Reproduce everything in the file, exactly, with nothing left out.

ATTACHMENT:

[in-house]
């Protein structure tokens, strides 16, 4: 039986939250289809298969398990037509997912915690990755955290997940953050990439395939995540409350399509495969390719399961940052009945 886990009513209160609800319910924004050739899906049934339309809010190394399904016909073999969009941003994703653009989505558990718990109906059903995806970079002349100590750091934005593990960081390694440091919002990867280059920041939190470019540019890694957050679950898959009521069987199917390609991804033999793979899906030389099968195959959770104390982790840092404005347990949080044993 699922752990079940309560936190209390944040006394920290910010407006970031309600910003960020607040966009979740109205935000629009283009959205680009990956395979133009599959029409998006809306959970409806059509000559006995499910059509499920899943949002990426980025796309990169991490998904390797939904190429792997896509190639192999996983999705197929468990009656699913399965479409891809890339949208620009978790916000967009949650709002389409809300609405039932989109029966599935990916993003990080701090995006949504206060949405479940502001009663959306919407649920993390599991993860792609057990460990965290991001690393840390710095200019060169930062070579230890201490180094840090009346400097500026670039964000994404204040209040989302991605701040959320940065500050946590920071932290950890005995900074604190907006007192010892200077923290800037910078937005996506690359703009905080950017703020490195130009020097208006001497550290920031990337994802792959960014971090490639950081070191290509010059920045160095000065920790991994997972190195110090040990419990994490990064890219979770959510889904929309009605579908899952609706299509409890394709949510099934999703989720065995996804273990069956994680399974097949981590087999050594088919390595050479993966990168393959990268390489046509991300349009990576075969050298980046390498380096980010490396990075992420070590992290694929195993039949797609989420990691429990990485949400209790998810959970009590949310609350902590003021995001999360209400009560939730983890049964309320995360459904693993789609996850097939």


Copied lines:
[in-house]
């Protein structure tokens, strides 16, 4: 039986939250289809298969398990037509997912915690990755955290997940953050990439395939995540409350399509495969390719399961940052009945 886990009513209160609800319910924004050739899906049934339309809010190394399904016909073999969009941003994703653009989505558990718990109906059903995806970079002349100590750091934005593990960081390694440091919002990867280059920041939190470019540019890694957050679950898959009521069987199917390609991804033999793979899906030389099968195959959770104390982790840092404005347990949080044993 699922752990079940309560936190209390944040006394920290910010407006970031309600910003960020607040966009979740109205935000629009283009959205680009990956395979133009599959029409998006809306959970409806059509000559006995499910059509499920899943949002990426980025796309990169991490998904390797939904190429792997896509190639192999996983999705197929468990009656699913399965479409891809890339949208620009978790916000967009949650709002389409809300609405039932989109029966599935990916993003990080701090995006949504206060949405479940502001009663959306919407649920993390599991993860792609057990460990965290991001690393840390710095200019060169930062070579230890201490180094840090009346400097500026670039964000994404204040209040989302991605701040959320940065500050946590920071932290950890005995900074604190907006007192010892200077923290800037910078937005996506690359703009905080950017703020490195130009020097208006001497550290920031990337994802792959960014971090490639950081070191290509010059920045160095000065920790991994997972190195110090040990419990994490990064890219979770959510889904929309009605579908899952609706299509409890394709949510099934999703989720065995996804273990069956994680399974097949981590087999050594088919390595050479993966990168393959990268390489046509991300349009990576075969050298980046390498380096980010490396990075992420070590992290694929195993039949797609989420990691429990990485949400209790998810959970009590949310609350902590003021995001999360209400009560939730983890049964309320995360459904693993789609996850097939």